Other than that... There's not much you can do, except to internally blueprint the gun... polish metal mating surfaces, deburr anything that would be in a feed path etc...; and make sure that your springs are good.

Self loading firearms are all going to be sensitive to timing, ammunition variability, magazine geometry, quality control in springs and mags, and quality control in general; and pistols doubly so over rifles, since you've got much less energy and much shorter distances and time windows to deal with.

Honestly, it's pretty easy to make one unreliable, and pretty difficult to make one reliable.

Using a locked breech design helps reduce the variables, and make them less sensitive, which is why you don't see many full power centerfire pistols that don't have a locked breech mechanism.

Even the original Remington model 51 was only available in .32acp and .380acp. There's good reason why blowback pistols... even modified blowback pistols such as the R51... above .380acp in power are rare.

You're already cutting your tolerances close and stacking them high... when you add questionable quality control on top of it... well... the results are... predictably unpredictable shall we say?

Monday, August 15, 2016

But Maybe It'll be Different THIS Time... Right?

There's a frustrating paradox... People understand that corporations will generally act in what they believe to be their own best interest... as will the people who make up those corporations...
... but then think somehow that government (which is made up of the same people who make up corporations) will not act in IT'S best interest...
... and further, somehow people don't understand, that the best interests of government, are NOT the best interests of the people.
Of course they're not. If they happen to coincide, it is a happy accident, or its because they are catering to a specific interest, to gain support, power, and resources.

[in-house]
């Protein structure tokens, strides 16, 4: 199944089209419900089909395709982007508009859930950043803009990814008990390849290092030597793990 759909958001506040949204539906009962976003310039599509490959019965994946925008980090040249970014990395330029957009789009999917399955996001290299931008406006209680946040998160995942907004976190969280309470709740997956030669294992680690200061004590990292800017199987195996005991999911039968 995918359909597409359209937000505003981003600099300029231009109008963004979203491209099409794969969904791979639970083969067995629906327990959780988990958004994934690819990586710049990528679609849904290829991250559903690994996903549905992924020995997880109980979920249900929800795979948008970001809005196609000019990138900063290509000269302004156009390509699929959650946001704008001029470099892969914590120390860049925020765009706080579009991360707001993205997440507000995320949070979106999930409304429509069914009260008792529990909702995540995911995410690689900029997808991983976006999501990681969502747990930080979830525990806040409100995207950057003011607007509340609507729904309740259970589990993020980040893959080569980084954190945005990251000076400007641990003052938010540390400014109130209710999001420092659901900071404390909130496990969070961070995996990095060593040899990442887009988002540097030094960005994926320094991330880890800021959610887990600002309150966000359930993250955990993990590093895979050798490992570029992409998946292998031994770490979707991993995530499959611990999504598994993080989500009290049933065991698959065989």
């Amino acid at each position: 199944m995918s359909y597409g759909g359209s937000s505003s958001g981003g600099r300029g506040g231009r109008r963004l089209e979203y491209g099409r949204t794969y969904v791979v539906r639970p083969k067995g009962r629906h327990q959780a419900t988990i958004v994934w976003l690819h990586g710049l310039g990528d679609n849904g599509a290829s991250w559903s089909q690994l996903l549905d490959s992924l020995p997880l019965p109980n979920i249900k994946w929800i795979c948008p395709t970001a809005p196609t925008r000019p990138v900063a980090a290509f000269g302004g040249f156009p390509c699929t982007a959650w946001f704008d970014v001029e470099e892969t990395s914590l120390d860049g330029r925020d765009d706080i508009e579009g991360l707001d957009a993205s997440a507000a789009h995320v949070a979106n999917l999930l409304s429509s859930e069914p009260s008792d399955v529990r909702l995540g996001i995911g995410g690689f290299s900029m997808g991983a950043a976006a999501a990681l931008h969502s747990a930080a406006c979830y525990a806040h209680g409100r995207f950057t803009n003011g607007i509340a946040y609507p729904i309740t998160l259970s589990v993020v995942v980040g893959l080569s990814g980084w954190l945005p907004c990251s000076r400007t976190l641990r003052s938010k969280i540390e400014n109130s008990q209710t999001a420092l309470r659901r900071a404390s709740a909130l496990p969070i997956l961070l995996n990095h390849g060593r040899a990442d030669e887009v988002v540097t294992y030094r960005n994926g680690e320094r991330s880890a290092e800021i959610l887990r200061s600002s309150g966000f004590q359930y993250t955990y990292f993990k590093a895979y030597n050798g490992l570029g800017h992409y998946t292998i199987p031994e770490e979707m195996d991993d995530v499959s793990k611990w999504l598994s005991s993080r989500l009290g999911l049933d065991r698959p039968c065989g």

Somehow, people seem to persist in this utterly irrational set of beliefs, that government is "looking out for them" against its own interests, no matter how much evidence there is... basically the entirety of history... to the contrary.
Even when they acknowledge that this was "sometimes true in the past", or sometimes they think "now it is anyway",  they blame outside factors like "corporate corruption" and "special interests"; rather than seeing and accepting, that the government simply acts in its own interest, and that when it doesn't, it's an exception, not the rule.
Somehow, they keep convincing themselves, that the "right people" will really "fix it", and  "look out for them".
Somehow, they keep thinking "this time, if we just get people who are good enough and smart enough... this time, it will be different".
No... it won't be.
Never mind the proof presented by all of history, it won't be, because it can't be.
What do I mean by that?
Well... this is going to take a while... but let's simplify as much as possible, and start with breaking down some core assumptions and fallacies.
Like this one...
"The government acts in the interests of the people".
It doesn't. And it's not because of "corruption" or "corporate money" or "special interests"... or at least not as most people think of those things.
The false dichotomy of "Corporations and special interests vs. Government, acting in the interests of the people", is so obvious, I really don't understand how anyone can possibly believe it at this point.
But they do... in their millions and billions.
The problem at core, seems to be that people confuse and conflate the government, with the nation, and the people as a whole, as if they were one thing, or at least always aligned together collectively.
This is entirely false.
They then believe that somehow "corporations" and "special interests", are some kind of other thing, acting against "the people", for which "the government" is their champion, advocate, and defender.
This is also entirely false.